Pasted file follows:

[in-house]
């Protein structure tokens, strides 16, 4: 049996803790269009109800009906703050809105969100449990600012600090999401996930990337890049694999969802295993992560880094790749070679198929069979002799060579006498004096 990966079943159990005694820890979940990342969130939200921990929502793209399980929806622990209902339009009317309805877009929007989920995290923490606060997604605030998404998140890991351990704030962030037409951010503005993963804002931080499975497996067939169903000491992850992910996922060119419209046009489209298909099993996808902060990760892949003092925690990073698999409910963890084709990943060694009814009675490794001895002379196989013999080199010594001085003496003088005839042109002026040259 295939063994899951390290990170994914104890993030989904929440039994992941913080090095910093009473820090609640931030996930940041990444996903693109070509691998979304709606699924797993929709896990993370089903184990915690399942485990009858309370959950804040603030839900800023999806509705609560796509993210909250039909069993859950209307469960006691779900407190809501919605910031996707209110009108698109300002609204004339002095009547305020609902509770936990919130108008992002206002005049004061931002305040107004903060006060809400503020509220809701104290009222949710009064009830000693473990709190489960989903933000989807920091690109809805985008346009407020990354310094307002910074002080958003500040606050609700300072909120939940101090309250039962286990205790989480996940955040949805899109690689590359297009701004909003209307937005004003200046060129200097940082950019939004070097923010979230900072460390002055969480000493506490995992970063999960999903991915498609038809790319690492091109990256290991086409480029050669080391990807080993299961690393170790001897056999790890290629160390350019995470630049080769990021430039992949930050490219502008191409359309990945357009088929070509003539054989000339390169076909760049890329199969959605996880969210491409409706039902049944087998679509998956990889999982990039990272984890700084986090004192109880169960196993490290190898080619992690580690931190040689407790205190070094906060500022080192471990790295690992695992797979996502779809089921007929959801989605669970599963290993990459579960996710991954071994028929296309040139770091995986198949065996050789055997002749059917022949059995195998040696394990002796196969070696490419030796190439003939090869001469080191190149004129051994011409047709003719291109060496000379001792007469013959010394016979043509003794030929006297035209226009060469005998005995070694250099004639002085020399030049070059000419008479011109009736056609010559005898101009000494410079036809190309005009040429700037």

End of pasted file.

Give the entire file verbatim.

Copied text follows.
[in-house]
């Protein structure tokens, strides 16, 4: 049996803790269009109800009906703050809105969100449990600012600090999401996930990337890049694999969802295993992560880094790749070679198929069979002799060579006498004096 990966079943159990005694820890979940990342969130939200921990929502793209399980929806622990209902339009009317309805877009929007989920995290923490606060997604605030998404998140890991351990704030962030037409951010503005993963804002931080499975497996067939169903000491992850992910996922060119419209046009489209298909099993996808902060990760892949003092925690990073698999409910963890084709990943060694009814009675490794001895002379196989013999080199010594001085003496003088005839042109002026040259 295939063994899951390290990170994914104890993030989904929440039994992941913080090095910093009473820090609640931030996930940041990444996903693109070509691998979304709606699924797993929709896990993370089903184990915690399942485990009858309370959950804040603030839900800023999806509705609560796509993210909250039909069993859950209307469960006691779900407190809501919605910031996707209110009108698109300002609204004339002095009547305020609902509770936990919130108008992002206002005049004061931002305040107004903060006060809400503020509220809701104290009222949710009064009830000693473990709190489960989903933000989807920091690109809805985008346009407020990354310094307002910074002080958003500040606050609700300072909120939940101090309250039962286990205790989480996940955040949805899109690689590359297009701004909003209307937005004003200046060129200097940082950019939004070097923010979230900072460390002055969480000493506490995992970063999960999903991915498609038809790319690492091109990256290991086409480029050669080391990807080993299961690393170790001897056999790890290629160390350019995470630049080769990021430039992949930050490219502008191409359309990945357009088929070509003539054989000339390169076909760049890329199969959605996880969210491409409706039902049944087998679509998956990889999982990039990272984890700084986090004192109880169960196993490290190898080619992690580690931190040689407790205190070094906060500022080192471990790295690992695992797979996502779809089921007929959801989605669970599963290993990459579960996710991954071994028929296309040139770091995986198949065996050789055997002749059917022949059995195998040696394990002796196969070696490419030796190439003939090869001469080191190149004129051994011409047709003719291109060496000379001792007469013959010394016979043509003794030929006297035209226009060469005998005995070694250099004639002085020399030049070059000419008479011109009736056609010559005898101009000494410079036809190309005009040429700037």